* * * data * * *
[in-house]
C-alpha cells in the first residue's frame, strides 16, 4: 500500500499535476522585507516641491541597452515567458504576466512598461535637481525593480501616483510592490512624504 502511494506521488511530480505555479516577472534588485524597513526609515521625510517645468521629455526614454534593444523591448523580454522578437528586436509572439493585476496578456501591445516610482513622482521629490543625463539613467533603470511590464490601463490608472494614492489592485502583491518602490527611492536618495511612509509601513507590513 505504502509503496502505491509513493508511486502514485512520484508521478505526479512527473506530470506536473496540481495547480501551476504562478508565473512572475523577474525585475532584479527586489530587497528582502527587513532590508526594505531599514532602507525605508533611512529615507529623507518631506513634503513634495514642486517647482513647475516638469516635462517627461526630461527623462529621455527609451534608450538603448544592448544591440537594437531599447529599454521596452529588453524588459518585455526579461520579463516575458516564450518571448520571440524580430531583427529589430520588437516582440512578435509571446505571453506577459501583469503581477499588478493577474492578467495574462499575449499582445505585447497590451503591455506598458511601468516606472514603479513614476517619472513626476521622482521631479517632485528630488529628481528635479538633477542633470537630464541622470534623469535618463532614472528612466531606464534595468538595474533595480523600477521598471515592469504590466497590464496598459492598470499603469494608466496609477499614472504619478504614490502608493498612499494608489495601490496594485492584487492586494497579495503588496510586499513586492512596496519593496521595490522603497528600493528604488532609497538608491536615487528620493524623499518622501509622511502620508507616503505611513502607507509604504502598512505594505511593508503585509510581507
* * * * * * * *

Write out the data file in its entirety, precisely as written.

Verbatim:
[in-house]
C-alpha cells in the first residue's frame, strides 16, 4: 500500500499535476522585507516641491541597452515567458504576466512598461535637481525593480501616483510592490512624504 502511494506521488511530480505555479516577472534588485524597513526609515521625510517645468521629455526614454534593444523591448523580454522578437528586436509572439493585476496578456501591445516610482513622482521629490543625463539613467533603470511590464490601463490608472494614492489592485502583491518602490527611492536618495511612509509601513507590513 505504502509503496502505491509513493508511486502514485512520484508521478505526479512527473506530470506536473496540481495547480501551476504562478508565473512572475523577474525585475532584479527586489530587497528582502527587513532590508526594505531599514532602507525605508533611512529615507529623507518631506513634503513634495514642486517647482513647475516638469516635462517627461526630461527623462529621455527609451534608450538603448544592448544591440537594437531599447529599454521596452529588453524588459518585455526579461520579463516575458516564450518571448520571440524580430531583427529589430520588437516582440512578435509571446505571453506577459501583469503581477499588478493577474492578467495574462499575449499582445505585447497590451503591455506598458511601468516606472514603479513614476517619472513626476521622482521631479517632485528630488529628481528635479538633477542633470537630464541622470534623469535618463532614472528612466531606464534595468538595474533595480523600477521598471515592469504590466497590464496598459492598470499603469494608466496609477499614472504619478504614490502608493498612499494608489495601490496594485492584487492586494497579495503588496510586499513586492512596496519593496521595490522603497528600493528604488532609497538608491536615487528620493524623499518622501509622511502620508507616503505611513502607507509604504502598512505594505511593508503585509510581507